November 2013, Issue 77: Editors’ Notes

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Recent trends in water demand are challenging some long-held assumptions of Southwest municipal providers and planners.

September’s AHS symposium focused on “recalibrating the hydrologic approach,” challenging participants to question some of their long-held beliefs about water. The first plenary session (which featured Grady Gammage, Jr., and M&A’s Gary Woodard) explored how existing assumptions can lead water resource professionals astray.

Recent trends in water demand underscore this point. Historically, water providers have pegged their demand forecasts to population projections. But for decades now, many providers in the Southwest have experienced flat water demand (more or less), despite rapidly growing service area populations.

The reason for this decline is simple: per-household demand has dropped significantly. However, the factors behind the decline are complex. These factors have been the subjects of various research efforts, including an M&A-led study in Pima County. Although many questions remain, a number of key findings have emerged:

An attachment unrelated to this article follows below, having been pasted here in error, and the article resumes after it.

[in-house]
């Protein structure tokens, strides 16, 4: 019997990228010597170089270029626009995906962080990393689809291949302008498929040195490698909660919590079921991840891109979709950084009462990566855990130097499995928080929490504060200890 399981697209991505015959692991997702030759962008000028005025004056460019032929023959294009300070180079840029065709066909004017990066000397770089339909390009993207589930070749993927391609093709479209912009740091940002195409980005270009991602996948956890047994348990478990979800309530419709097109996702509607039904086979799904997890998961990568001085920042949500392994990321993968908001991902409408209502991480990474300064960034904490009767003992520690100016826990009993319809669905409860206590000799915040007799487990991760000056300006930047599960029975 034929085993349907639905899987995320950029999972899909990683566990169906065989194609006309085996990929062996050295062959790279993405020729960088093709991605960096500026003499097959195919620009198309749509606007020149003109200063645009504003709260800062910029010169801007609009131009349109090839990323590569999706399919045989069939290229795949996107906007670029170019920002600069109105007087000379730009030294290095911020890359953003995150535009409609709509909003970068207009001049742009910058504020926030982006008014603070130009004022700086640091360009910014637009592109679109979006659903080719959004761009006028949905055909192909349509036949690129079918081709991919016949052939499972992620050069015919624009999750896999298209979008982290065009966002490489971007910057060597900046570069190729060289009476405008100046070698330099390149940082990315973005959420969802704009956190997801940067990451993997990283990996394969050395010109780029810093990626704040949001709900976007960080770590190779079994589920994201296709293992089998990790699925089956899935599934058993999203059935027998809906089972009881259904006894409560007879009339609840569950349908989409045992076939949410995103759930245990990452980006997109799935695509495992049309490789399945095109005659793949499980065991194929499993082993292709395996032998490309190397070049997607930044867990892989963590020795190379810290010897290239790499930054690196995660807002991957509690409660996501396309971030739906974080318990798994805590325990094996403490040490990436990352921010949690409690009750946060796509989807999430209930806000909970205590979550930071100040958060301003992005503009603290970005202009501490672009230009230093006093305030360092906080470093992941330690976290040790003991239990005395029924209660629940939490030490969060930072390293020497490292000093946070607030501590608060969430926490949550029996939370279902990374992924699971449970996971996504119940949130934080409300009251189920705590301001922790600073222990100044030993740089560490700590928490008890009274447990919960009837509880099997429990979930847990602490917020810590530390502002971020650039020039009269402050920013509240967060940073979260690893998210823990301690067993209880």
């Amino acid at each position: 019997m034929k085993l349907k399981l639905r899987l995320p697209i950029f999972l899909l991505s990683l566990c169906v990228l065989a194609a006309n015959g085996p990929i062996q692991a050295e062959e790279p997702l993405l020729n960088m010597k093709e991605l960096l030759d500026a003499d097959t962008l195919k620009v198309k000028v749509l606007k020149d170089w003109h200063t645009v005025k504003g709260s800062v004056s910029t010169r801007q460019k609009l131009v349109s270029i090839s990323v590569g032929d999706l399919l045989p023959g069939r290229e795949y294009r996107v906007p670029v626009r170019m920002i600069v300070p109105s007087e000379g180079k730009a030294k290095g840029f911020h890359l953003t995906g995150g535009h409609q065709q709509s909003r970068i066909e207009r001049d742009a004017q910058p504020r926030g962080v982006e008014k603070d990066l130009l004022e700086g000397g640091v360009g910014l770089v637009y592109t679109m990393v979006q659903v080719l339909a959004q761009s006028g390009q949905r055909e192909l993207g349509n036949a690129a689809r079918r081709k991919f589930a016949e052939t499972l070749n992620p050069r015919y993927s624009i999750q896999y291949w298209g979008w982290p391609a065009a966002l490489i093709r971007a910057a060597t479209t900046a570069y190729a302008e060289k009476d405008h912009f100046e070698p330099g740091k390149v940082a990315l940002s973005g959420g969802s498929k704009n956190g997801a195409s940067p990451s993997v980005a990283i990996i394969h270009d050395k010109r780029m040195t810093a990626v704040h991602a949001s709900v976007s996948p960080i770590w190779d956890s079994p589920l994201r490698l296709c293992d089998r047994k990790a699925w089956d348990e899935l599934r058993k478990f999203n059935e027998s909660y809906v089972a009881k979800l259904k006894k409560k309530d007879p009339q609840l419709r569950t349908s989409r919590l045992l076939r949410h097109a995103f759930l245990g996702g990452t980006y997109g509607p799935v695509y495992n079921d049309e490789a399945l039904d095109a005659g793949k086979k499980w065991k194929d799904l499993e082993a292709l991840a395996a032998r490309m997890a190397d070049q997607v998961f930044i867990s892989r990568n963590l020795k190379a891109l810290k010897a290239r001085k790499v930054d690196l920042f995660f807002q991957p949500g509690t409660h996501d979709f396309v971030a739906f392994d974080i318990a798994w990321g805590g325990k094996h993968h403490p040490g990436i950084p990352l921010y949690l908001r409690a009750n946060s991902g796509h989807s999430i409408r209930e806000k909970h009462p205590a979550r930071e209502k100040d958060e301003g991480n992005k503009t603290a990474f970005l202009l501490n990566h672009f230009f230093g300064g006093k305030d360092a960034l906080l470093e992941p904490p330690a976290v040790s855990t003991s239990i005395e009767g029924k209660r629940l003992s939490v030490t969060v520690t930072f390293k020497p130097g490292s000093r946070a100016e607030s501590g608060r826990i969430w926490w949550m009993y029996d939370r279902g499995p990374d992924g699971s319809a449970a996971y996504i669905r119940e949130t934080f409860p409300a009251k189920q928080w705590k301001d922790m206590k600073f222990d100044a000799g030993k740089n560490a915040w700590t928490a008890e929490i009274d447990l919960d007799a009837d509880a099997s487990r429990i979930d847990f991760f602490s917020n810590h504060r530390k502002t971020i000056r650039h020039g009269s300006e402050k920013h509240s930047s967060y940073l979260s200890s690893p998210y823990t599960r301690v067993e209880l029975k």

• Population growth is no longer the principal driver of water demand.
  • Existing homes are becoming significantly more water-efficient over time.
  • The resale of homes and “house flipping” has hastened the replacement of old, inefficient fixtures and appliances.
  • New homes are much more water-efficient. More national builders are touting the sustainability and efficiency of their new models.
  • Appliances and fixtures have become significantly more water efficient. This trend will continue; it is driven not by mandatory federal standards, but by market demand and voluntary standards, such as WaterSmart and ENERGY STAR.
  • Backyard swimming pools are scarcer. New pools are, on average, much smaller.
  • Our love affair with lawns is over. Turf areas have been reduced, overseeding with winter rye is less common, and artificial turf is gaining popularity.
  • Income no longer correlates with greater water consumption. Wealthier households eschew evaporative coolers, buy high-end front-loading washers, and remodel kitchens and baths with more efficient fixtures.

Many factors underlie the declines in residential water use; however, it seems clear that household demand will continue to decline for years to come. Since the consequences for water providers, wastewater providers, and water planners are significant, developing a better understanding of the relationship between the various demand factors is critical.

Gary Woodard